Stonemasons halt work on Nelson’s column, 1841

This is the story of the stonemasons strike of 1841 which brought to a halt the building of Nelson’s Column and the rebuilding of the Houses of Parliament.

Builders are not best known for their genteel turn of phrase, so when the foreman on one Victorian building site gave his stonemasons the colourful benefit of his views about their work, he can hardly have expected to find himself at the centre of a major industrial dispute.

Unfortunately for him, the project was to rebuild Parliament following the fire that had devastated the medieval Palace of Westminster six years earlier, and the leader of the Friendly Society of Operative Stonemasons was spoiling for a fight.

The result was an eight-month strike which brought work to a halt not just at Westminster but on other high-profile construction contracts awarded to the firm of Grissell and Peto – among them the Woolwich Dockyard and Nelson’s Column.

stonemasons strike trafalgar square fox talbot
Nelson’s Column under construction in a famous photograph by William Henry Fox Talbot.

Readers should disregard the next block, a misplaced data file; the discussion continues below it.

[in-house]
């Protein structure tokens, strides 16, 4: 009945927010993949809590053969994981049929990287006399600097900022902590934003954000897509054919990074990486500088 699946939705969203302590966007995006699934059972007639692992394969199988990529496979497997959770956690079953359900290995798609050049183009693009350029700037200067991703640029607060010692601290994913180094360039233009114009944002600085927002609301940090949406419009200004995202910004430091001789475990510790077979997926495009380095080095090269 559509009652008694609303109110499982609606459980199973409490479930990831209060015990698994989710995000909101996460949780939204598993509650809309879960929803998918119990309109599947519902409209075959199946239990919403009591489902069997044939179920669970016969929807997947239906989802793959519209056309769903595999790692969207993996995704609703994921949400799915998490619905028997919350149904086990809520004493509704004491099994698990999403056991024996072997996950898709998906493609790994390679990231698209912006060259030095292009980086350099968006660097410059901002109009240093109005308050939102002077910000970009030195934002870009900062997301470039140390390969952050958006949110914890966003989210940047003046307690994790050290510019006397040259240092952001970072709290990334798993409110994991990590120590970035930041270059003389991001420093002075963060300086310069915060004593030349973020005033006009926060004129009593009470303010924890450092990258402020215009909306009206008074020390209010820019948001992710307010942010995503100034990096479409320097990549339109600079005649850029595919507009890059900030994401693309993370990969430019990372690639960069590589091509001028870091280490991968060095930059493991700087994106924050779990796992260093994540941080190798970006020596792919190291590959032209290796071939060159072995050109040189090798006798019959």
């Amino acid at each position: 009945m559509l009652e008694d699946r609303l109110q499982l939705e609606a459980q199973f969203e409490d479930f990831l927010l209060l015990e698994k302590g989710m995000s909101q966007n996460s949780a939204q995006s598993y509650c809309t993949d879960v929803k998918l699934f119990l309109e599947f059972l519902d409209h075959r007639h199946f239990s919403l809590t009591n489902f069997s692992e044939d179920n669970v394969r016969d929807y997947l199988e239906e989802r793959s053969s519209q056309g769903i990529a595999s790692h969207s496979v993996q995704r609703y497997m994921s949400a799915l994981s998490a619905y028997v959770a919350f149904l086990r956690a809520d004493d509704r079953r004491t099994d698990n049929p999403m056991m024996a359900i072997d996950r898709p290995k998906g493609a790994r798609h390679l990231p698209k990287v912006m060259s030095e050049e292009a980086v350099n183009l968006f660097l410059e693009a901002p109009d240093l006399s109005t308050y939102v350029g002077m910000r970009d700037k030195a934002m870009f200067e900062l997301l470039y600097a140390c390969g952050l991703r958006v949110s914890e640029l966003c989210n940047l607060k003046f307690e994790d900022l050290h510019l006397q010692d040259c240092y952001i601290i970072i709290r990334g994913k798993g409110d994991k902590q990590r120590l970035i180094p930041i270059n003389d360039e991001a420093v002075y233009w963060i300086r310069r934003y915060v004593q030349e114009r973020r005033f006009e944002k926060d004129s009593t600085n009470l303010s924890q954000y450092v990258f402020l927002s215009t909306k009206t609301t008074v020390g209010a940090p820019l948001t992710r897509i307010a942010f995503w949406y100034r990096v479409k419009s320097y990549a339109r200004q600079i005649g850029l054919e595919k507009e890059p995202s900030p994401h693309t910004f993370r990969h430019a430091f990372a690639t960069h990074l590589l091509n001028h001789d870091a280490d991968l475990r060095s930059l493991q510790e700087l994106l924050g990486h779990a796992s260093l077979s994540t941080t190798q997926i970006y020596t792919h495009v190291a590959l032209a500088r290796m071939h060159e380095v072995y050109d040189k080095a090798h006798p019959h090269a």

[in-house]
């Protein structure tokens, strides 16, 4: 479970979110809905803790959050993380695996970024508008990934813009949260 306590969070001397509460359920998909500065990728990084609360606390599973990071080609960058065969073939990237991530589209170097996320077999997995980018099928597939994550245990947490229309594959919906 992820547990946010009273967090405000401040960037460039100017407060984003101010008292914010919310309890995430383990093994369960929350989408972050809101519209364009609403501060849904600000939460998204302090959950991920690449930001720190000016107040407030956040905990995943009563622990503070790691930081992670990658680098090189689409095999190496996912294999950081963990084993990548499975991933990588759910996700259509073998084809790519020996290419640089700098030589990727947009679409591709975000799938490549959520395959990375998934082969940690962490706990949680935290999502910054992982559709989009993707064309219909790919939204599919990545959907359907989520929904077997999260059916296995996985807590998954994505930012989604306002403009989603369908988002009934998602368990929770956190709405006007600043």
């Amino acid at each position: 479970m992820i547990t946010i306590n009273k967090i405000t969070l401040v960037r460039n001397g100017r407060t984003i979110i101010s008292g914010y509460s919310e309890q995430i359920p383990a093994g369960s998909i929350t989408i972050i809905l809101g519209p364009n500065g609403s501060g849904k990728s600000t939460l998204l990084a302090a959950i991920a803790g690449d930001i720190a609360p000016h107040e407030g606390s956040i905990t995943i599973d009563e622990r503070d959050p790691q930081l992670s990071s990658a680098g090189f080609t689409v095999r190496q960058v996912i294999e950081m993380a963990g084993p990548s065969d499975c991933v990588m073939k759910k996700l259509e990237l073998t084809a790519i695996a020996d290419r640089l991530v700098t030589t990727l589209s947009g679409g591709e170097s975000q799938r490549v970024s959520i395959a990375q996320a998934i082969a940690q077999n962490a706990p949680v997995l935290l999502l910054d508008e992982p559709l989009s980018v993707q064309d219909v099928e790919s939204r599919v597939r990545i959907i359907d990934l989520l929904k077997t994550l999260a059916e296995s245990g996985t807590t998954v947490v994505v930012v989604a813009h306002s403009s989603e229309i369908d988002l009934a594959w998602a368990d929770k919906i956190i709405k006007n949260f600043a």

The rebuilding of the Parliament buildings would take from 1835 until 1870 to complete. But this was not the first or last time that industrial disputes would hit major public works.

In 1825, journeymen carpenters had stopped work at Buckingham Palace, closing down the site and enforcing their strike with such vigour that one attempt to prevent non-union men from working had to be broken up by a contingent of Coldstream Guards.

A quarter of a century on, glaziers employed to fit the 49-inch by 10-inch pains of glass for the Crystal Palace in Hyde Park came out on strike complaining about the pace of work expected of them. But for the use of blackleg labour, the Great Exhibition would have been homeless.

But of all the building trades, it was the stonemasons who were the best organised and the most militant in their approach to industrial relations.

Masons have a long history of collective organisation. Strikes over pay and conditions are recorded as far back as 1750, and the first friendly societies for those working in the trade (trade unions in all but name) were already in existence by 1815.